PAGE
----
21. Interactive dialogue between the country under review and the Council will take place in the working group. The rapporteurs may collate issues or questions to be transmitted to the State under review to facilitate its preparation and focus the interactive dialogue, while guaranteeing fairness and transparency.

22. The duration of the review will be three hours for each country in the working group. Additional time of up to one hour will be allocated for the consideration of the outcome by the plenary of the Council.

23. Half an hour will be allocated for the adoption of the report of each country under review in the working group.

24. A reasonable time frame should be allocated between the review and the adoption of the report of each State in the working group.

25. The final outcome will be adopted by the plenary of the Council.


E. Outcome of the review

1. Format of the outcome


26. The format of the outcome of the review will be a report consisting of a summary of the proceedings of the review process; conclusions and/or recommendations, and the voluntary commitments of the State concerned.

2. Content of the outcome


27. The universal periodic review is a cooperative mechanism. Its outcome may include, inter alia:

(a) An assessment undertaken in an objective and transparent manner of the human rights situation in the country under review, including positive developments and the challenges faced by the country;

(b) Sharing of best practices;

(c) An emphasis on enhancing cooperation for the promotion and protection of human rights;

(d) The provision of technical assistance and capacity-building in consultation with, and with the consent of, the country concerned;c

(e) Voluntary commitments and pledges made by the country under review.


3. Adoption of the outcome


28. The country under review should be fully involved in the outcome.

29. Before the adoption of the outcome by the plenary of the Council, the State concerned should be offered the opportunity to present replies to questions or issues that were not sufficiently addressed during the interactive dialogue.

30. The State concerned and the member States of the Council, as well as observer States, will be given the opportunity to express their views on the outcome of the review before the plenary takes action on it.

31. Other relevant stakeholders will have the opportunity to make general comments before the adoption of the outcome by the plenary.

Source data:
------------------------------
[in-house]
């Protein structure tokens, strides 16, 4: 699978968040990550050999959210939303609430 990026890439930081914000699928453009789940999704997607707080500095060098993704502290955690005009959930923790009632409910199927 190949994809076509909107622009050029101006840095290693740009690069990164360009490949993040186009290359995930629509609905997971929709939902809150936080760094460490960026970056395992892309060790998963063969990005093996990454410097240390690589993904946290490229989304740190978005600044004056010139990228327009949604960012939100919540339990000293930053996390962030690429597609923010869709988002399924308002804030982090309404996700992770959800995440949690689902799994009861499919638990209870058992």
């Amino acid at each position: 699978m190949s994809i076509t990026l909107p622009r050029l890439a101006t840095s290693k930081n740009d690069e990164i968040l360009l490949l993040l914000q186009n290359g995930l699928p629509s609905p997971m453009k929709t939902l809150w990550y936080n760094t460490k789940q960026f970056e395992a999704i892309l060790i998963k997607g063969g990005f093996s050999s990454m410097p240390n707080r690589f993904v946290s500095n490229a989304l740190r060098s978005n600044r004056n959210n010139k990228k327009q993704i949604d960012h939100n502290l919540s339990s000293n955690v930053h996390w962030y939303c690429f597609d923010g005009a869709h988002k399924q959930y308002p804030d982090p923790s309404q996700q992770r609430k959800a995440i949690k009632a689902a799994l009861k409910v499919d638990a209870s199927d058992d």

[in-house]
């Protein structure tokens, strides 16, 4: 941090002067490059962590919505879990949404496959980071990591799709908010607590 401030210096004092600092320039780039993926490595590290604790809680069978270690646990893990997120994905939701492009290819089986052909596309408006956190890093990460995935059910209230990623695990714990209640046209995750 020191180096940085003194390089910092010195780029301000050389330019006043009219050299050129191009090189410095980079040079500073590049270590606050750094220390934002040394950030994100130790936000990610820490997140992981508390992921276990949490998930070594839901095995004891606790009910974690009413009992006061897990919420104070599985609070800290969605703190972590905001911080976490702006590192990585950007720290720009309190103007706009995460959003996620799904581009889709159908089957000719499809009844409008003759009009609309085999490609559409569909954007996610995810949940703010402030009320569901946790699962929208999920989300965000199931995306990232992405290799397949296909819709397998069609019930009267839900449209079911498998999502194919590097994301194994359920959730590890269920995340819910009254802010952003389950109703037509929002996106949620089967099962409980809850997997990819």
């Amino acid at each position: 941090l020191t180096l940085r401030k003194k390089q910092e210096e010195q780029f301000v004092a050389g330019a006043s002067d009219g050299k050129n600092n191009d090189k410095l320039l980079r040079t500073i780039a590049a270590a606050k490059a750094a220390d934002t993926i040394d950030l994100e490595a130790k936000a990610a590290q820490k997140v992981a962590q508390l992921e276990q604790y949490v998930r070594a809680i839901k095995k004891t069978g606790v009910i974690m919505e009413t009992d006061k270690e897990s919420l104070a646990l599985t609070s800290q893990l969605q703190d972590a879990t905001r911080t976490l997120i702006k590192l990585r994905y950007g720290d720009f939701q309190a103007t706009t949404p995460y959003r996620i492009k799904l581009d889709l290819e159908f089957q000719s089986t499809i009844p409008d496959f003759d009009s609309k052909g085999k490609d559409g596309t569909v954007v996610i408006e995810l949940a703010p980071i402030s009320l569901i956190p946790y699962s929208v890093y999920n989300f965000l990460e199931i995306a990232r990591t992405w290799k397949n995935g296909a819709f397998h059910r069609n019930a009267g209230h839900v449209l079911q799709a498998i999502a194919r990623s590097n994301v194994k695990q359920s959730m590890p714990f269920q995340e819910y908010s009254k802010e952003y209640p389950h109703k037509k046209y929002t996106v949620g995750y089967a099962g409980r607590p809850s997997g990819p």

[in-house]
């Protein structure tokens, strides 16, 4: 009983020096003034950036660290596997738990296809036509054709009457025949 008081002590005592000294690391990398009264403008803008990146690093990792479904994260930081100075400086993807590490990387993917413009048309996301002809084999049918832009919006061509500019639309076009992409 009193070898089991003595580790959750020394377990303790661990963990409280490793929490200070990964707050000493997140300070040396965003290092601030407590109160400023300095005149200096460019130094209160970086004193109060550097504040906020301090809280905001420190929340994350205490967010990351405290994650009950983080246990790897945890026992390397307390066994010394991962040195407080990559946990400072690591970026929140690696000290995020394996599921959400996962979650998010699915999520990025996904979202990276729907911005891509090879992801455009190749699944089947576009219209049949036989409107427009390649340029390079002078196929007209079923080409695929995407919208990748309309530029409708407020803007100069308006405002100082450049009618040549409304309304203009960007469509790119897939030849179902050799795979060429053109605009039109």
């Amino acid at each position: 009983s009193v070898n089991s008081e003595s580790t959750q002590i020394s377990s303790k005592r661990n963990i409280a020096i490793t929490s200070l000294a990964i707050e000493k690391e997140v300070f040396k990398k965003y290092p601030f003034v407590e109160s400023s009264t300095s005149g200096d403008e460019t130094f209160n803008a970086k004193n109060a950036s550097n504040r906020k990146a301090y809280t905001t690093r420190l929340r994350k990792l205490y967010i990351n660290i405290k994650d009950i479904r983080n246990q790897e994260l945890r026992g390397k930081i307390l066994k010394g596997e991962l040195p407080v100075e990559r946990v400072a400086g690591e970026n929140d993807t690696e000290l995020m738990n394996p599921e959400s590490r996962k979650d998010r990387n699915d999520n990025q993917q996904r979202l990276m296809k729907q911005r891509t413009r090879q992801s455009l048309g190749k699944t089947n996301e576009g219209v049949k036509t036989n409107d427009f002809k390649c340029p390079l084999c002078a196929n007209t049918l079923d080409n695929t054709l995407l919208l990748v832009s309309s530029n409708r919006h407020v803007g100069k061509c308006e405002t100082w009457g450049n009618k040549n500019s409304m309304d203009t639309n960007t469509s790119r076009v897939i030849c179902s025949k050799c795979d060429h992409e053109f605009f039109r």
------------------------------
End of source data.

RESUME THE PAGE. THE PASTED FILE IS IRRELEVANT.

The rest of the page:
32. Recommendations that enjoy the support of the State concerned will be identified as such. Other recommendations, together with the comments of the State concerned thereon, will be noted. Both will be included in the outcome report to be adopted by the Council.

F. Follow-up to the review


33. The outcome of the universal periodic review, as a cooperative mechanism, should be implemented primarily by the State concerned and, as appropriate, by other relevant stakeholders.

34. The subsequent review should focus, inter alia, on the implementation of the preceding outcome.

35. The Council should have a standing item on its agenda devoted to the universal periodic review.

36. The international community will assist in implementing the recommendations and conclusions regarding capacity-building and technical assistance, in consultation with, and with the consent of, the country concerned.

37. In considering the outcome of the universal periodic review, the Council will decide if and when any specific follow up is necessary.

38. After exhausting all efforts to encourage a State to cooperate with the universal periodic review mechanism, the Council will address, as appropriate, cases of persistent non-cooperation with the mechanism.


II. SPECIAL PROCEDURES

A. Selection and appointment of mandate-holders


39. The following general criteria will be of paramount importance while nominating, selecting and appointing mandate-holders: (a) expertise; (b) experience in the field of the mandate; (c) independence; (d) impartiality; (e) personal integrity; and (f) objectivity.

40. Due consideration should be given to gender balance and equitable geographic representation, as well as to an appropriate representation of different legal systems.

41. Technical and objective requirements for eligible candidates for mandate-holders will be approved by the Council at its sixth session (first session of the second cycle), in order to ensure that eligible candidates are highly qualified individuals who possess established competence, relevant expertise and extensive professional experience in the field of human rights.